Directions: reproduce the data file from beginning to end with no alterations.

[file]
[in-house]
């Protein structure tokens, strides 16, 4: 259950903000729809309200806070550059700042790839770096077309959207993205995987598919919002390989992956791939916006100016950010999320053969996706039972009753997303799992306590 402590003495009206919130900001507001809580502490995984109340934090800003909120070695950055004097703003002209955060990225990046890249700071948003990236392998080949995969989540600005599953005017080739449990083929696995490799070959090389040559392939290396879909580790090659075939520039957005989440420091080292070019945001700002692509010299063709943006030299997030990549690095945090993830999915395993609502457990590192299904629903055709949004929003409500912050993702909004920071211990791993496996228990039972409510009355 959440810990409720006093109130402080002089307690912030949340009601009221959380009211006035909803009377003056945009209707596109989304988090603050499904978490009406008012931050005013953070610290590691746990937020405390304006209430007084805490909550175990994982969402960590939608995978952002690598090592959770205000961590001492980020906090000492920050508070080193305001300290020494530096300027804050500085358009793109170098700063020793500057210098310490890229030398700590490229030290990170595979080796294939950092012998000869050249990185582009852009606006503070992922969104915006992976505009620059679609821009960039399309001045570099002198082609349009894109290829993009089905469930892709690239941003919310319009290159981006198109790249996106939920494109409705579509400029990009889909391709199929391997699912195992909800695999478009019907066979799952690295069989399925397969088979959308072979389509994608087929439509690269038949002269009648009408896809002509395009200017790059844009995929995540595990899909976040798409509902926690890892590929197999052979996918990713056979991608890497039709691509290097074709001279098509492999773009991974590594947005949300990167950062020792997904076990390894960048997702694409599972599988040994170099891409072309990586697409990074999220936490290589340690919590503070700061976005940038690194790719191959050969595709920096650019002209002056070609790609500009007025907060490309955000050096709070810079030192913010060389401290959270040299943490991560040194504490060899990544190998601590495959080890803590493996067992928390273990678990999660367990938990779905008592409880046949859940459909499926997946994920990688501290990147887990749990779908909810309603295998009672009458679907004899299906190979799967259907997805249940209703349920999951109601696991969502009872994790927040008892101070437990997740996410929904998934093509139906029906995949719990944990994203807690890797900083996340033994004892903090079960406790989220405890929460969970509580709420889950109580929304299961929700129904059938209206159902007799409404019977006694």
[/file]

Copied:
[in-house]
């Protein structure tokens, strides 16, 4: 259950903000729809309200806070550059700042790839770096077309959207993205995987598919919002390989992956791939916006100016950010999320053969996706039972009753997303799992306590 402590003495009206919130900001507001809580502490995984109340934090800003909120070695950055004097703003002209955060990225990046890249700071948003990236392998080949995969989540600005599953005017080739449990083929696995490799070959090389040559392939290396879909580790090659075939520039957005989440420091080292070019945001700002692509010299063709943006030299997030990549690095945090993830999915395993609502457990590192299904629903055709949004929003409500912050993702909004920071211990791993496996228990039972409510009355 959440810990409720006093109130402080002089307690912030949340009601009221959380009211006035909803009377003056945009209707596109989304988090603050499904978490009406008012931050005013953070610290590691746990937020405390304006209430007084805490909550175990994982969402960590939608995978952002690598090592959770205000961590001492980020906090000492920050508070080193305001300290020494530096300027804050500085358009793109170098700063020793500057210098310490890229030398700590490229030290990170595979080796294939950092012998000869050249990185582009852009606006503070992922969104915006992976505009620059679609821009960039399309001045570099002198082609349009894109290829993009089905469930892709690239941003919310319009290159981006198109790249996106939920494109409705579509400029990009889909391709199929391997699912195992909800695999478009019907066979799952690295069989399925397969088979959308072979389509994608087929439509690269038949002269009648009408896809002509395009200017790059844009995929995540595990899909976040798409509902926690890892590929197999052979996918990713056979991608890497039709691509290097074709001279098509492999773009991974590594947005949300990167950062020792997904076990390894960048997702694409599972599988040994170099891409072309990586697409990074999220936490290589340690919590503070700061976005940038690194790719191959050969595709920096650019002209002056070609790609500009007025907060490309955000050096709070810079030192913010060389401290959270040299943490991560040194504490060899990544190998601590495959080890803590493996067992928390273990678990999660367990938990779905008592409880046949859940459909499926997946994920990688501290990147887990749990779908909810309603295998009672009458679907004899299906190979799967259907997805249940209703349920999951109601696991969502009872994790927040008892101070437990997740996410929904998934093509139906029906995949719990944990994203807690890797900083996340033994004892903090079960406790989220405890929460969970509580709420889950109580929304299961929700129904059938209206159902007799409404019977006694």